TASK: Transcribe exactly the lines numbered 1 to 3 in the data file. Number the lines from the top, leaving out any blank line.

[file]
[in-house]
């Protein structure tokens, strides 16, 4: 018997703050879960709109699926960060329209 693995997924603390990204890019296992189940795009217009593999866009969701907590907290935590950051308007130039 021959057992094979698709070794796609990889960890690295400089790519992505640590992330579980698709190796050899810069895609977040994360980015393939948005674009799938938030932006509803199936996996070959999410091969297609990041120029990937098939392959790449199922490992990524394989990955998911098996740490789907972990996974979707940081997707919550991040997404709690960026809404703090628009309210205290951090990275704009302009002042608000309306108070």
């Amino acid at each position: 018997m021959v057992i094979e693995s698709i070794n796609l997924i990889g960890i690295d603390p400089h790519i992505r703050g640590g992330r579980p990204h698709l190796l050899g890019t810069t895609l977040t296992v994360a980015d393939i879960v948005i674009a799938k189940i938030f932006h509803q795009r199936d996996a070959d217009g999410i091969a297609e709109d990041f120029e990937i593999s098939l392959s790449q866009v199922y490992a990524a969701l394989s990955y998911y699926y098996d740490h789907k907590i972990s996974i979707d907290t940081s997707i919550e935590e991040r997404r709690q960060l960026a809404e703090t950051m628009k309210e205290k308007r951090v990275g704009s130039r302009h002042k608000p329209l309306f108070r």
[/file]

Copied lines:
[in-house]
């Protein structure tokens, strides 16, 4: 018997703050879960709109699926960060329209 693995997924603390990204890019296992189940795009217009593999866009969701907590907290935590950051308007130039 021959057992094979698709070794796609990889960890690295400089790519992505640590992330579980698709190796050899810069895609977040994360980015393939948005674009799938938030932006509803199936996996070959999410091969297609990041120029990937098939392959790449199922490992990524394989990955998911098996740490789907972990996974979707940081997707919550991040997404709690960026809404703090628009309210205290951090990275704009302009002042608000309306108070």
């Amino acid at each position: 018997m021959v057992i094979e693995s698709i070794n796609l997924i990889g960890i690295d603390p400089h790519i992505r703050g640590g992330r579980p990204h698709l190796l050899g890019t810069t895609l977040t296992v994360a980015d393939i879960v948005i674009a799938k189940i938030f932006h509803q795009r199936d996996a070959d217009g999410i091969a297609e709109d990041f120029e990937i593999s098939l392959s790449q866009v199922y490992a990524a969701l394989s990955y998911y699926y098996d740490h789907k907590i972990s996974i979707d907290t940081s997707i919550e935590e991040r997404r709690q960060l960026a809404e703090t950051m628009k309210e205290k308007r951090v990275g704009s130039r302009h002042k608000p329209l309306f108070r």